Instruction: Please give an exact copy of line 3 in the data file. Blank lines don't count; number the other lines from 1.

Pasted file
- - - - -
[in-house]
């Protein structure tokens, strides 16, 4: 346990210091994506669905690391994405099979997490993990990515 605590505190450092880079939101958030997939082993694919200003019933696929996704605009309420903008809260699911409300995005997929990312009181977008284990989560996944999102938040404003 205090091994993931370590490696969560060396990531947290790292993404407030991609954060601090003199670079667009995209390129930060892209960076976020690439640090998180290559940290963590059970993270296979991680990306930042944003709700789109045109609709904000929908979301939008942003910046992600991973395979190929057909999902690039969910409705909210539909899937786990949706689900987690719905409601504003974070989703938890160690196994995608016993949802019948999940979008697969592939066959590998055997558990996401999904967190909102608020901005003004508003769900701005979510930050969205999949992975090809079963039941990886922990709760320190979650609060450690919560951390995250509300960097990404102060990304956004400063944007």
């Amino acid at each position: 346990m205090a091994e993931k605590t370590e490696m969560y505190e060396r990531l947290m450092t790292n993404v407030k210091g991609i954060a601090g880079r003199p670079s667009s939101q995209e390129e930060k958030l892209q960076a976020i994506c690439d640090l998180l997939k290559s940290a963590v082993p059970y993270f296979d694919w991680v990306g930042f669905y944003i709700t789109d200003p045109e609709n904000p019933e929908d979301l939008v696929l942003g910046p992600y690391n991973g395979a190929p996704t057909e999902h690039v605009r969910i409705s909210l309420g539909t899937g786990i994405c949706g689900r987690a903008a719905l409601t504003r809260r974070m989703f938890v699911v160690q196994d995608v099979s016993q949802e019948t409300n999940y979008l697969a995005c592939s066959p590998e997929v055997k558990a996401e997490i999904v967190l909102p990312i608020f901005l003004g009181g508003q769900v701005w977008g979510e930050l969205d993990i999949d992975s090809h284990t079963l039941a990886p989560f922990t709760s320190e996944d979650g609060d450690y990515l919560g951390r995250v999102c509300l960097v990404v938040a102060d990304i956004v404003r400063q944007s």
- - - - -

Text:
């Amino acid at each position: 346990m205090a091994e993931k605590t370590e490696m969560y505190e060396r990531l947290m450092t790292n993404v407030k210091g991609i954060a601090g880079r003199p670079s667009s939101q995209e390129e930060k958030l892209q960076a976020i994506c690439d640090l998180l997939k290559s940290a963590v082993p059970y993270f296979d694919w991680v990306g930042f669905y944003i709700t789109d200003p045109e609709n904000p019933e929908d979301l939008v696929l942003g910046p992600y690391n991973g395979a190929p996704t057909e999902h690039v605009r969910i409705s909210l309420g539909t899937g786990i994405c949706g689900r987690a903008a719905l409601t504003r809260r974070m989703f938890v699911v160690q196994d995608v099979s016993q949802e019948t409300n999940y979008l697969a995005c592939s066959p590998e997929v055997k558990a996401e997490i999904v967190l909102p990312i608020f901005l003004g009181g508003q769900v701005w977008g979510e930050l969205d993990i999949d992975s090809h284990t079963l039941a990886p989560f922990t709760s320190e996944d979650g609060d450690y990515l919560g951390r995250v999102c509300l960097v990404v938040a102060d990304i956004v404003r400063q944007s």